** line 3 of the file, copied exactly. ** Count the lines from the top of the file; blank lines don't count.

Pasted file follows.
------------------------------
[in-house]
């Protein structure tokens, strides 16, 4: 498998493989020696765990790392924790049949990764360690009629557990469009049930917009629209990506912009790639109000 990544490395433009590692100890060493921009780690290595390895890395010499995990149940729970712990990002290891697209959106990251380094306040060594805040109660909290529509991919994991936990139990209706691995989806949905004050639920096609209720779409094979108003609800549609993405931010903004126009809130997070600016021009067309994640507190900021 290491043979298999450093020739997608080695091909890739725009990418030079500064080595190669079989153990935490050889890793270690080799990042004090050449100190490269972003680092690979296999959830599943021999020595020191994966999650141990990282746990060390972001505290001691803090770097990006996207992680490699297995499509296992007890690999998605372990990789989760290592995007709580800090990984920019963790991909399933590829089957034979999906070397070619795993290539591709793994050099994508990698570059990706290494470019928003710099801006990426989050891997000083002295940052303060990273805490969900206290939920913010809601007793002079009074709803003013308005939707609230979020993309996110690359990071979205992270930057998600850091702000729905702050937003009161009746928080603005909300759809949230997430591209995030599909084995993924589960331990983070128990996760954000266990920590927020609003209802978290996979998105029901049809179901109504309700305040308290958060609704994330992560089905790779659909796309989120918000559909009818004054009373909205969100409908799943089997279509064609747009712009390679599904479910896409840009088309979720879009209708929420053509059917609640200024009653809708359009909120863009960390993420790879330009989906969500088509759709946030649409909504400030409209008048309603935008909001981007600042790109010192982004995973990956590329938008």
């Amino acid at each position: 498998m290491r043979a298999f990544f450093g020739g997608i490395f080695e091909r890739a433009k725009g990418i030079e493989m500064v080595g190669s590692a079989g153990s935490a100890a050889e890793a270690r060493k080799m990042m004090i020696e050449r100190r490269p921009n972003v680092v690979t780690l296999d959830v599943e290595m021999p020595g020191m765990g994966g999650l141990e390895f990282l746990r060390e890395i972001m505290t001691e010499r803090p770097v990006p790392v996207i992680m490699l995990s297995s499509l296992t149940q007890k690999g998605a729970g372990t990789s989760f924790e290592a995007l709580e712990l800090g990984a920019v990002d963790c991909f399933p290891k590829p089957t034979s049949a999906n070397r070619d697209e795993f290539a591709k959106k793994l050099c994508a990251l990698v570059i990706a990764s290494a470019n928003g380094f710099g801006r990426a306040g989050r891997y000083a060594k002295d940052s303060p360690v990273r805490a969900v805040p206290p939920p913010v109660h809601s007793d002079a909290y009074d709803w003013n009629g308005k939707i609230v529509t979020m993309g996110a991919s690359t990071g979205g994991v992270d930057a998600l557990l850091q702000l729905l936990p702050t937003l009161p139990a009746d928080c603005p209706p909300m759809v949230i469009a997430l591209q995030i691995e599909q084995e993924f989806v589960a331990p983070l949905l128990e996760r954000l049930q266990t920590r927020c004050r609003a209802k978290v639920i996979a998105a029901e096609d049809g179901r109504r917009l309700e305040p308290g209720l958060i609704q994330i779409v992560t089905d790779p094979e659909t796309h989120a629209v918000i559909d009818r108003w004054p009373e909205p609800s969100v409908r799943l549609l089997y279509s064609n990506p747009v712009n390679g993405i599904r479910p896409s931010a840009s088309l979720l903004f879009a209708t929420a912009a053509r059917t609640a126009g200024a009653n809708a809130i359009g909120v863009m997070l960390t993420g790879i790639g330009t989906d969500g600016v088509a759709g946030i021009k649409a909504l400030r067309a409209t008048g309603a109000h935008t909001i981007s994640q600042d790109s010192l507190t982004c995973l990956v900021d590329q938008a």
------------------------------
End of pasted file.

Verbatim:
């Amino acid at each position: 498998m290491r043979a298999f990544f450093g020739g997608i490395f080695e091909r890739a433009k725009g990418i030079e493989m500064v080595g190669s590692a079989g153990s935490a100890a050889e890793a270690r060493k080799m990042m004090i020696e050449r100190r490269p921009n972003v680092v690979t780690l296999d959830v599943e290595m021999p020595g020191m765990g994966g999650l141990e390895f990282l746990r060390e890395i972001m505290t001691e010499r803090p770097v990006p790392v996207i992680m490699l995990s297995s499509l296992t149940q007890k690999g998605a729970g372990t990789s989760f924790e290592a995007l709580e712990l800090g990984a920019v990002d963790c991909f399933p290891k590829p089957t034979s049949a999906n070397r070619d697209e795993f290539a591709k959106k793994l050099c994508a990251l990698v570059i990706a990764s290494a470019n928003g380094f710099g801006r990426a306040g989050r891997y000083a060594k002295d940052s303060p360690v990273r805490a969900v805040p206290p939920p913010v109660h809601s007793d002079a909290y009074d709803w003013n009629g308005k939707i609230v529509t979020m993309g996110a991919s690359t990071g979205g994991v992270d930057a998600l557990l850091q702000l729905l936990p702050t937003l009161p139990a009746d928080c603005p209706p909300m759809v949230i469009a997430l591209q995030i691995e599909q084995e993924f989806v589960a331990p983070l949905l128990e996760r954000l049930q266990t920590r927020c004050r609003a209802k978290v639920i996979a998105a029901e096609d049809g179901r109504r917009l309700e305040p308290g209720l958060i609704q994330i779409v992560t089905d790779p094979e659909t796309h989120a629209v918000i559909d009818r108003w004054p009373e909205p609800s969100v409908r799943l549609l089997y279509s064609n990506p747009v712009n390679g993405i599904r479910p896409s931010a840009s088309l979720l903004f879009a209708t929420a912009a053509r059917t609640a126009g200024a009653n809708a809130i359009g909120v863009m997070l960390t993420g790879i790639g330009t989906d969500g600016v088509a759709g946030i021009k649409a909504l400030r067309a409209t008048g309603a109000h935008t909001i981007s994640q600042d790109s010192l507190t982004c995973l990956v900021d590329q938008a």